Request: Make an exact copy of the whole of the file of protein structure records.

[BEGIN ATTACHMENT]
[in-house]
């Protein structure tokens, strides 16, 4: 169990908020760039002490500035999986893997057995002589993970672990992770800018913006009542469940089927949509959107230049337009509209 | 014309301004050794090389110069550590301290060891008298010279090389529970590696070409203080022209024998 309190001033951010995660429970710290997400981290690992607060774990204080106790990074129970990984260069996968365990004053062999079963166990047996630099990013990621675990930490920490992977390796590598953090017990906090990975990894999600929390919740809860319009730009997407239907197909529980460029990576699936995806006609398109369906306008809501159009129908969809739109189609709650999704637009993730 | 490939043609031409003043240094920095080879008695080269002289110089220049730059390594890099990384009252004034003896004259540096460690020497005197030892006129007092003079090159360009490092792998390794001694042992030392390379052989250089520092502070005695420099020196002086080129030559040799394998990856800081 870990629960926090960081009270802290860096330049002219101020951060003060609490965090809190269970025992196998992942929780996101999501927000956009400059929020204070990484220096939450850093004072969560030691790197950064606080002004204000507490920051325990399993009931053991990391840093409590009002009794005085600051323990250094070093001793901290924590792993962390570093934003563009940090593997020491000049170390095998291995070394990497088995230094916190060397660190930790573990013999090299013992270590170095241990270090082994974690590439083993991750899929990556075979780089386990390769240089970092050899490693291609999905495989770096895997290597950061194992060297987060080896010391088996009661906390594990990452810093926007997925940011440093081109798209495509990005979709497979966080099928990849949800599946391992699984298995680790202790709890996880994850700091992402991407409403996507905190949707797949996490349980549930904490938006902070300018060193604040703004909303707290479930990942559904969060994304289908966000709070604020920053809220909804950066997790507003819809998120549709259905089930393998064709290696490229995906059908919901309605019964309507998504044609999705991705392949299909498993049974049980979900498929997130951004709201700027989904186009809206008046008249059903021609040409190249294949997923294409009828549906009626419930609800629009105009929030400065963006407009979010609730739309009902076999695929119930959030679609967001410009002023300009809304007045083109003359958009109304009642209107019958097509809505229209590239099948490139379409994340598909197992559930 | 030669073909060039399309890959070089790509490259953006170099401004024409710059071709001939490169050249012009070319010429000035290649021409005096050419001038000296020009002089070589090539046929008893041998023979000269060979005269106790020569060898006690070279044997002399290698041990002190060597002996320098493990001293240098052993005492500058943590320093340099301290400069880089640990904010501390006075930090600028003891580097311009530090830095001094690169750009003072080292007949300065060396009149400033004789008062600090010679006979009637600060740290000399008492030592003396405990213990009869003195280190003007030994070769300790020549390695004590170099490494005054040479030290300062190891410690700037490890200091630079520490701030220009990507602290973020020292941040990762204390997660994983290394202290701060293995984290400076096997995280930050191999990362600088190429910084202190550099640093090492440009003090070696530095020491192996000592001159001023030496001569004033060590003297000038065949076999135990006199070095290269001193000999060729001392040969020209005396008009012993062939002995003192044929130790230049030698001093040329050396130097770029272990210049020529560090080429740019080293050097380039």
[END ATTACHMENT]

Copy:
[in-house]
């Protein structure tokens, strides 16, 4: 169990908020760039002490500035999986893997057995002589993970672990992770800018913006009542469940089927949509959107230049337009509209 | 014309301004050794090389110069550590301290060891008298010279090389529970590696070409203080022209024998 309190001033951010995660429970710290997400981290690992607060774990204080106790990074129970990984260069996968365990004053062999079963166990047996630099990013990621675990930490920490992977390796590598953090017990906090990975990894999600929390919740809860319009730009997407239907197909529980460029990576699936995806006609398109369906306008809501159009129908969809739109189609709650999704637009993730 | 490939043609031409003043240094920095080879008695080269002289110089220049730059390594890099990384009252004034003896004259540096460690020497005197030892006129007092003079090159360009490092792998390794001694042992030392390379052989250089520092502070005695420099020196002086080129030559040799394998990856800081 870990629960926090960081009270802290860096330049002219101020951060003060609490965090809190269970025992196998992942929780996101999501927000956009400059929020204070990484220096939450850093004072969560030691790197950064606080002004204000507490920051325990399993009931053991990391840093409590009002009794005085600051323990250094070093001793901290924590792993962390570093934003563009940090593997020491000049170390095998291995070394990497088995230094916190060397660190930790573990013999090299013992270590170095241990270090082994974690590439083993991750899929990556075979780089386990390769240089970092050899490693291609999905495989770096895997290597950061194992060297987060080896010391088996009661906390594990990452810093926007997925940011440093081109798209495509990005979709497979966080099928990849949800599946391992699984298995680790202790709890996880994850700091992402991407409403996507905190949707797949996490349980549930904490938006902070300018060193604040703004909303707290479930990942559904969060994304289908966000709070604020920053809220909804950066997790507003819809998120549709259905089930393998064709290696490229995906059908919901309605019964309507998504044609999705991705392949299909498993049974049980979900498929997130951004709201700027989904186009809206008046008249059903021609040409190249294949997923294409009828549906009626419930609800629009105009929030400065963006407009979010609730739309009902076999695929119930959030679609967001410009002023300009809304007045083109003359958009109304009642209107019958097509809505229209590239099948490139379409994340598909197992559930 | 030669073909060039399309890959070089790509490259953006170099401004024409710059071709001939490169050249012009070319010429000035290649021409005096050419001038000296020009002089070589090539046929008893041998023979000269060979005269106790020569060898006690070279044997002399290698041990002190060597002996320098493990001293240098052993005492500058943590320093340099301290400069880089640990904010501390006075930090600028003891580097311009530090830095001094690169750009003072080292007949300065060396009149400033004789008062600090010679006979009637600060740290000399008492030592003396405990213990009869003195280190003007030994070769300790020549390695004590170099490494005054040479030290300062190891410690700037490890200091630079520490701030220009990507602290973020020292941040990762204390997660994983290394202290701060293995984290400076096997995280930050191999990362600088190429910084202190550099640093090492440009003090070696530095020491192996000592001159001023030496001569004033060590003297000038065949076999135990006199070095290269001193000999060729001392040969020209005396008009012993062939002995003192044929130790230049030698001093040329050396130097770029272990210049020529560090080429740019080293050097380039």